This article was republished with permission from FCPAméricas Blog, for which Matteson Ellis is founder, editor and regular contributor.
Over the years, I have learned to count on a common reaction when discussing FCPA compliance in Latin America – “Well, you have corruption in the United States, too.”
Latin Americans are surprised to hear that the FCPA’s anti-bribery provisions address only foreign bribery – the payment of bribes to non-U.S. government officials. They often see the law as wrongly targeting foreigners, reflecting a lopsided approach to addressing corruption. To some, the FCPA demonstrates a U.S.-centric view of the world, suggesting that bribery is not a problem in the United States and is only an issue outside of its borders.
I have learned to address this viewpoint in a variety of ways.
- It is true, we certainly do have corruption in the United States. U.S. politicians are regularly caught committing such acts. Louisiana Congressman William Jefferson hid his stack of cash from kickbacks in his freezer. California Congressman Duke Cunningham lived rent-free on a yacht gifted by a defense-contracting firm. Illinois Governor Rod Blagojevich attempted to sell the U.S. Senate seat vacated by President Barack Obama and Virginia Governor Bob McDonnell and his wife accepted more than US$135,000 in gifts, travel and low-interest loans from a dietary supplement manufacturer. However, the United States also has strong domestic bribery laws to address these types of local bribery issues. The fact that the U.S. Congress created the FCPA to apply only to bribes paid to officials from other parts of the world does not suggest that preventing domestic bribery is not addressed forcefully under U.S. law.
- Indeed, corruption exists everywhere, no matter the country. Only, some have done a better job of addressing it. Countries with stronger government institutions find more effective ways of criminalizing public corruption and penalizing the culprits. The result is lower levels of impunity for those who choose to give and receive bribes. When the calculation changes of getting caught, behavior tends to change.
- To be sure, no matter how stringent a country’s anti-corruption laws, bribery cannot be prevented 100 percent of the time. The more relevant question is how a company, or a country, responds to the practice. Is bribery something that is institutionalized, or treated as an exception to the norm? When bribes are offered or requested, do the people involved feel threatened by the possibility of getting caught, or do they commit such acts with a sense of impunity, or even justification? Perhaps the answers to these questions are a differentiator between a country like the United States, where corruption is seen more as the exception, and many parts of Latin America, where a bribe might not be out of the norm.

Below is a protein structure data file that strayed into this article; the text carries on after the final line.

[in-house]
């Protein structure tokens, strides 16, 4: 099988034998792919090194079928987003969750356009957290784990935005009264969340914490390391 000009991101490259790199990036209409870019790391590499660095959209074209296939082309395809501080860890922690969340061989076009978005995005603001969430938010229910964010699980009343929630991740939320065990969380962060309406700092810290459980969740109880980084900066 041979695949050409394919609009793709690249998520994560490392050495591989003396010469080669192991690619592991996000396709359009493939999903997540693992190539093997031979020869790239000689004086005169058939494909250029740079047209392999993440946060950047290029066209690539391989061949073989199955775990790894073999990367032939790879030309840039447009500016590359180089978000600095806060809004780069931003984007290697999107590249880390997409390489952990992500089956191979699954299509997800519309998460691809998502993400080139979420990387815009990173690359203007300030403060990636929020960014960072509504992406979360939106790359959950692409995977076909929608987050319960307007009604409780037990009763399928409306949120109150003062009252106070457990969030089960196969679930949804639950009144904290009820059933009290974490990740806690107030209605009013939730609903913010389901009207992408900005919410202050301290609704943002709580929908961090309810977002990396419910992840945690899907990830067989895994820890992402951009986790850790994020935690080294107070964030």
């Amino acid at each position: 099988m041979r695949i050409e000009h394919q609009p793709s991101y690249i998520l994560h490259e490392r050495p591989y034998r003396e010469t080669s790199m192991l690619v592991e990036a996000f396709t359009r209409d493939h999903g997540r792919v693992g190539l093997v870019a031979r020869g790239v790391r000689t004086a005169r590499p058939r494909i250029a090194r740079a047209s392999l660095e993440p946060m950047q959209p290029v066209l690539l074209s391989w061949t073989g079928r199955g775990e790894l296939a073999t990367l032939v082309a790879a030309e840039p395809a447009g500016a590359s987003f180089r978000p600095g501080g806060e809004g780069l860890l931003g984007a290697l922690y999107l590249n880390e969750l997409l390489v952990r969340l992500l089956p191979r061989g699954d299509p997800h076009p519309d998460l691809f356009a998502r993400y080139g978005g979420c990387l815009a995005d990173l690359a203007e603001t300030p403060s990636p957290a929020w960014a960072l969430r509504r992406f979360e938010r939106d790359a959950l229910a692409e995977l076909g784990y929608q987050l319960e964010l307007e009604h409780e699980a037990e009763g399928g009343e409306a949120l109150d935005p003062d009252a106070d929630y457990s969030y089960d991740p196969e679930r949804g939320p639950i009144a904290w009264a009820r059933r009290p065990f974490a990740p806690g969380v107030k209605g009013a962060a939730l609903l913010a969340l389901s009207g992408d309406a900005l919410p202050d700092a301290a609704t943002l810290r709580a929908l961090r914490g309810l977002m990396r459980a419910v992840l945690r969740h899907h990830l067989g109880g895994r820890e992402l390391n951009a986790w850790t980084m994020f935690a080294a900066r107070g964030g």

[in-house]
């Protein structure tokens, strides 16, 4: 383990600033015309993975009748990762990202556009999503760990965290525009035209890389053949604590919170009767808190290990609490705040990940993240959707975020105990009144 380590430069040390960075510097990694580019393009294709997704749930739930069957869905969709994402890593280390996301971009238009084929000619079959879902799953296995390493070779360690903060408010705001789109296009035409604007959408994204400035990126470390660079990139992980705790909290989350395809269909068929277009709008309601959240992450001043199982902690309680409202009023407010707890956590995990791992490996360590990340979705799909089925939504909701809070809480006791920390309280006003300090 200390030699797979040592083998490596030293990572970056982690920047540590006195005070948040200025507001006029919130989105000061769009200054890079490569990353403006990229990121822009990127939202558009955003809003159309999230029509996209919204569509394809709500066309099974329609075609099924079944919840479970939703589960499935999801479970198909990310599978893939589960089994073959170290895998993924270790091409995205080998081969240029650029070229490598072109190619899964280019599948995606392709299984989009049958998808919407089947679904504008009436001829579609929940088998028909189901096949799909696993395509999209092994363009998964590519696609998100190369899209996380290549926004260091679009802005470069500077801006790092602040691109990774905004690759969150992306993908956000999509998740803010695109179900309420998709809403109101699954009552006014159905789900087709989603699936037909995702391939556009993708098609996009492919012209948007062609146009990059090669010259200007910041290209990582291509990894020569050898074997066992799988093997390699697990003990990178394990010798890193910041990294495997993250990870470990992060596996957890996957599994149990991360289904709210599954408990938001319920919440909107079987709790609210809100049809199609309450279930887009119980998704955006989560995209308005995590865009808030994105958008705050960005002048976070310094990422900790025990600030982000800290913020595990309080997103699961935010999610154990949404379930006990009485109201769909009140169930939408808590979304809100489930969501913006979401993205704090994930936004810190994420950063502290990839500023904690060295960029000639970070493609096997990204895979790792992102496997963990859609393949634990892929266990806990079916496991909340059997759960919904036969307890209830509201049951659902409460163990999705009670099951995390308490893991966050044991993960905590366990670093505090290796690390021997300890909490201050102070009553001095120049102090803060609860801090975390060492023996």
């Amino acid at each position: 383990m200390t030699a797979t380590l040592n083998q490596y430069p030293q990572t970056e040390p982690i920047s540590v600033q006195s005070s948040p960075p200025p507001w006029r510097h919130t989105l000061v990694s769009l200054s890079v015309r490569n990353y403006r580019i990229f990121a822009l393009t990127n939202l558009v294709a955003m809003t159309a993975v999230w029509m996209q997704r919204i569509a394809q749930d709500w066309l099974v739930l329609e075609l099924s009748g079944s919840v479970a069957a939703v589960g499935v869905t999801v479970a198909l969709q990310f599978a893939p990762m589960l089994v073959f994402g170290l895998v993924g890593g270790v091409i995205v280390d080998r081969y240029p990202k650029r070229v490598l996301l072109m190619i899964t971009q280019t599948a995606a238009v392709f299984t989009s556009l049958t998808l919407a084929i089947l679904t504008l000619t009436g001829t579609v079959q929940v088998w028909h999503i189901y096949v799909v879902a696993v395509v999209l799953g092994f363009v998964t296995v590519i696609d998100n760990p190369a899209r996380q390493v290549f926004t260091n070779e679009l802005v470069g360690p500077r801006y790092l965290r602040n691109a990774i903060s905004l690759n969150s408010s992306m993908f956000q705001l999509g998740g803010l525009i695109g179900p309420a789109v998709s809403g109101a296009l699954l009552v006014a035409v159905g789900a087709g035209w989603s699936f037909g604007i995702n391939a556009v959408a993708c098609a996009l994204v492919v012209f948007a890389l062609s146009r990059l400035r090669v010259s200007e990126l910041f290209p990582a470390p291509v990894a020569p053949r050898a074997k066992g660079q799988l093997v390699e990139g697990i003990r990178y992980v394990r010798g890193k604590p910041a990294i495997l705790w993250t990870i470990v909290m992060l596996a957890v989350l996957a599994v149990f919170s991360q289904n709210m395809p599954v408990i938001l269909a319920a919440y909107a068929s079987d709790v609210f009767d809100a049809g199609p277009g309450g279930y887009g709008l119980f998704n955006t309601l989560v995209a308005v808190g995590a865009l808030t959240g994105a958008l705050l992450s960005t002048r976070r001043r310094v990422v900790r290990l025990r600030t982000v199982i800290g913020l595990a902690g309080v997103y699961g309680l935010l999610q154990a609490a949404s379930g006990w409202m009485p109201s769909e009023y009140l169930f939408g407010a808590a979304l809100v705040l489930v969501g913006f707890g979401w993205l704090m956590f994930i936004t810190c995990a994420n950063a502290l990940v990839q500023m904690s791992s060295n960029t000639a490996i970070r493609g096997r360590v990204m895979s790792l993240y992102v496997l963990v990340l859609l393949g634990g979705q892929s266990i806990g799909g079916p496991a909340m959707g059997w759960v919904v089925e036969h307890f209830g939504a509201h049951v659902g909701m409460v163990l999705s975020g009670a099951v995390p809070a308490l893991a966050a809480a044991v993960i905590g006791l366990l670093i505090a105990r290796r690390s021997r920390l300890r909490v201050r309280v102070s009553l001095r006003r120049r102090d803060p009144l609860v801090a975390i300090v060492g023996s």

- People in Latin America will understandably ask why lobbying in the United States is not considered a form of bribery. Indeed, it is hard to argue with the proposition that egregious lobbying has become commonplace in our country. By some, the practice certainly could be seen as an institutionalized form of corruption. The difference between lobbying and illicit bribery, however, is that many forms of lobbying common in our political process have been approved through a democratic lawmaking process. Elected representatives have decided that certain forms of paid political influence are acceptable, legitimate and legal. Furthermore, these types of payments are generally regulated. In this respect, lobbying differs from rampant and unlawful corruption that is unlawful.
This is a complicated and nuanced discussion to have in Latin America. But it is an essential one to have if FCPA compliance efforts are to be seen as legitimate, worthwhile and not one-sided. It is important to making compliance work in the region.
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